BUENOS AIRES (Reuters) - The International Monetary Fund’s (IMF) executive board approved a $50 billion (£37.9 billion) financing deal for Argentina on Wednesday and has disbursed the first tranche of $15 billion to the Argentine government, fund authorities said.
The government intends to treat the remaining $35 billion as “precautionary,” IMF Mission Chief for Argentina Roberto Cardarelli told reporters, adding that any further disbursements would be subject to quarterly reviews by the board.
The South American country announced it was turning to the IMF in May after a run on the peso currency. The move has been politically risky for market-friendly President Mauricio Macri, as many Argentines blame IMF-imposed austerity policies for exacerbating a 2001-2002 economic crisis.
Macri’s government has pledged to accelerate its efforts to reduce a budget deficit as part of the stand-by arrangement. IMF Managing Director Christine Lagarde said the three-year plan was drawn up by Macri’s team, not imposed by the fund, and that it would ensure that social assistance spending does not fall.
“This is a plan that was designed and is owned by Argentine authorities,” she said in a press conference in Washington, D.C. “It has every chance to succeed if it is well-implemented.”
Lagarde added that new central bank Governor Luis Caputo, the former finance minister who replaced Federico Sturzenegger at the helm of the monetary authority last week, had assured her and other fund officials that he “fully endorses the directions and the policies that are included in the programme.”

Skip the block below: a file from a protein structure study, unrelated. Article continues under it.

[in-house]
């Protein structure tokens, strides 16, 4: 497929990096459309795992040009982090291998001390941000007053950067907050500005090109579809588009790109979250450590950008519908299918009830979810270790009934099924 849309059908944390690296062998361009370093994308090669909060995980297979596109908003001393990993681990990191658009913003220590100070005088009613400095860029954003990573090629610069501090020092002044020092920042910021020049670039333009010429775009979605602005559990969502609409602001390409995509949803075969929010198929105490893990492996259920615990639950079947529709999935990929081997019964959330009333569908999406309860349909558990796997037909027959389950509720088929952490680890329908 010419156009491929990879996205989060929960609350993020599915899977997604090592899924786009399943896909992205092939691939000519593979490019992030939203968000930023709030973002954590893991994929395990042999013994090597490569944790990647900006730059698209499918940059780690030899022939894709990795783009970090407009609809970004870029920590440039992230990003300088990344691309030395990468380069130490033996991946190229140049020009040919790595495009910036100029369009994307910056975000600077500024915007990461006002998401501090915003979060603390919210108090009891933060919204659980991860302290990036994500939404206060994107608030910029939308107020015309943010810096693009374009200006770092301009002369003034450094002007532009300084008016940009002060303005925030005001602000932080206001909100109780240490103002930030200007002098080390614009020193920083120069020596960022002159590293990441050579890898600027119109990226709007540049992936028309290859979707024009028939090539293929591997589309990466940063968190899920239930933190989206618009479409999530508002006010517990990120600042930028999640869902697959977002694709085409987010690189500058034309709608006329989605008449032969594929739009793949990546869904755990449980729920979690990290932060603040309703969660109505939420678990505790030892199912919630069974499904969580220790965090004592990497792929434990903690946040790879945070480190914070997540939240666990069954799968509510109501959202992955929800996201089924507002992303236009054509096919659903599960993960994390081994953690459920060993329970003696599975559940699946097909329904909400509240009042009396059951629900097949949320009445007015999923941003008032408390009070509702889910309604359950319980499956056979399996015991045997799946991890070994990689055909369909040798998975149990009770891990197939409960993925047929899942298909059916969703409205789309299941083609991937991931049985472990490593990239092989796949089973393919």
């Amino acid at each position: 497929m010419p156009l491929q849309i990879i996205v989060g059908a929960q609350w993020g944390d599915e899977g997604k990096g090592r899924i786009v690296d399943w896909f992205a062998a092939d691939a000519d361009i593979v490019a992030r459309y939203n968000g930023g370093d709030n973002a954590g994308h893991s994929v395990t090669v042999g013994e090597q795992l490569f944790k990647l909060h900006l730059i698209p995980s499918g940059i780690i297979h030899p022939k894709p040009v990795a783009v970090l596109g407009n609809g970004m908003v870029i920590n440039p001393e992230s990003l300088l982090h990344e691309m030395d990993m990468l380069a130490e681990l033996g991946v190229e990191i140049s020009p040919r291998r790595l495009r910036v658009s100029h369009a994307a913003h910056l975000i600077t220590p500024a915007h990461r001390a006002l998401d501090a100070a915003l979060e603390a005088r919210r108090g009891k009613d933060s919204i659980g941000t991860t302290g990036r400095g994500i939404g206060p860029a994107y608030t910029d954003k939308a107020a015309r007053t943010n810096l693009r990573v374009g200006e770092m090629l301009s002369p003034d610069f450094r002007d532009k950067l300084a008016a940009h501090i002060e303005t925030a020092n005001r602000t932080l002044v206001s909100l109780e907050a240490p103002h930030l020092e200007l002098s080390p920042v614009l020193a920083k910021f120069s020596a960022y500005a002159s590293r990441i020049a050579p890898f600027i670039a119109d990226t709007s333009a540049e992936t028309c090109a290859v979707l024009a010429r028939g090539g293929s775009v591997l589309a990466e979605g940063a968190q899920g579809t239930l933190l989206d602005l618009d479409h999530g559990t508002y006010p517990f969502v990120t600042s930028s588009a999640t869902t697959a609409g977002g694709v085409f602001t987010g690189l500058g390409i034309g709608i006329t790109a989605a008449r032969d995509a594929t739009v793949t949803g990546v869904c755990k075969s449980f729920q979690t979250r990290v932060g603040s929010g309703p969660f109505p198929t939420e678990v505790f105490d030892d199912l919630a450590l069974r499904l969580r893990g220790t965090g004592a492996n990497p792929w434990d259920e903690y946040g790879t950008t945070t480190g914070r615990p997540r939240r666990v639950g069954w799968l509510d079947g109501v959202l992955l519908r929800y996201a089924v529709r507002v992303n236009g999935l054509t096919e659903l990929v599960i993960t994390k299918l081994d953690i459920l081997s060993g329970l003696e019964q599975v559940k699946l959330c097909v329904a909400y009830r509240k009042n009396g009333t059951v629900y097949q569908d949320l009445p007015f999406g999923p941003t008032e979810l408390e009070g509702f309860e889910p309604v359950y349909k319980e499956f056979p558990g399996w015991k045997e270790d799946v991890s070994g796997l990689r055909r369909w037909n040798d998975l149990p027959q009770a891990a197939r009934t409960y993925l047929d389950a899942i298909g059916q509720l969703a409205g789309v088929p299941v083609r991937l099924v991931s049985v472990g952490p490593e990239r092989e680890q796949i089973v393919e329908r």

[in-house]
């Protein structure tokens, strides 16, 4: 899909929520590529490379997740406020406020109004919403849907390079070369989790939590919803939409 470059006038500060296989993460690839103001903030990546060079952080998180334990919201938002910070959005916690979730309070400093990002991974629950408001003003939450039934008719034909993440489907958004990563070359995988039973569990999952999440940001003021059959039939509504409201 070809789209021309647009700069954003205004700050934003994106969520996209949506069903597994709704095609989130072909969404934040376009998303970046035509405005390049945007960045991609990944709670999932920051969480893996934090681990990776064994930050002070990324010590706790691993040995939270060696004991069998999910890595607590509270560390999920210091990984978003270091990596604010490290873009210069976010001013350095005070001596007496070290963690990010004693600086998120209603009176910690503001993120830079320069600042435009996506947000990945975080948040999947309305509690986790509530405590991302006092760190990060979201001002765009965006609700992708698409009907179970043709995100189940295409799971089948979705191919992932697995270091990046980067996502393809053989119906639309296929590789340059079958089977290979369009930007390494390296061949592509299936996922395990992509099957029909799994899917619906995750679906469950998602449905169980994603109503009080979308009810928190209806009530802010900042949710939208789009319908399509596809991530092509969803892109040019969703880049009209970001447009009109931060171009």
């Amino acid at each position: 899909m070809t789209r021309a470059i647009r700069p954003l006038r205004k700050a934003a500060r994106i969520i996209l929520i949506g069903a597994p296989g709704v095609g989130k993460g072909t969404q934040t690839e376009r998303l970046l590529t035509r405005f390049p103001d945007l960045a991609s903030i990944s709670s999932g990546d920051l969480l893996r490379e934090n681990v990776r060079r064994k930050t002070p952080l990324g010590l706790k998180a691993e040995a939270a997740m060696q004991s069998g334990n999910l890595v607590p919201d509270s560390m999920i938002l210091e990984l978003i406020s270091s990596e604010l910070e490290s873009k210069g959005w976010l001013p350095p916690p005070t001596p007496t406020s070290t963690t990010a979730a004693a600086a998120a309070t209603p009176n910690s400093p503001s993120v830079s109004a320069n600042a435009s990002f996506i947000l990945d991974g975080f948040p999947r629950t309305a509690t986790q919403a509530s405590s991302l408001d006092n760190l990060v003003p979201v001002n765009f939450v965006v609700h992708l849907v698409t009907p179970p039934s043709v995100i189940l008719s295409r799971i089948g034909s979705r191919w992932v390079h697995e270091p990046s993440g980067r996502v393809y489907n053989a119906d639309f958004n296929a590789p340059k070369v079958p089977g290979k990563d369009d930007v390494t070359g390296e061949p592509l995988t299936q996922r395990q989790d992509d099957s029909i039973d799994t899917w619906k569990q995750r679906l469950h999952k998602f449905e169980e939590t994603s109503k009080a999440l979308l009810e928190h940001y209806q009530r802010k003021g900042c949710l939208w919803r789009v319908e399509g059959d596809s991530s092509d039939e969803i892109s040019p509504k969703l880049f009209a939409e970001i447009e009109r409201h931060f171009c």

Argentina’s letter of intent to the IMF was published Thursday and detailed its plans to balance the primary budget - which excludes debt servicing costs - by 2020 and make the central bank more independent. It was signed by Sturzenegger and Treasury Minister Nicolas Dujovne.
In his first public statements since the shakeup, Caputo said in interviews with local newspapers Clarin and La Nacion published on Wednesday that the arrival of the IMF funds would stabilise the country’s foreign exchange market.
Argentine markets were closed for a holiday on Wednesday.
Authorities plan to use half of the initial disbursement, or $7.5 billion, to finance the budget. The Treasury and Finance Ministry has said it will sell those funds on foreign exchange markets in daily pre-announced auctions.
Cardarelli said that Argentina’s monetary policy was likely to remain tight “in the near future,” which was necessary to tame inflation but would contribute to a slowdown in growth this year.
Reporting by Jorge Otaola and Luc Cohen; Editing by Daniel Flynn, Rosalba O'Brien and Cynthia Osterman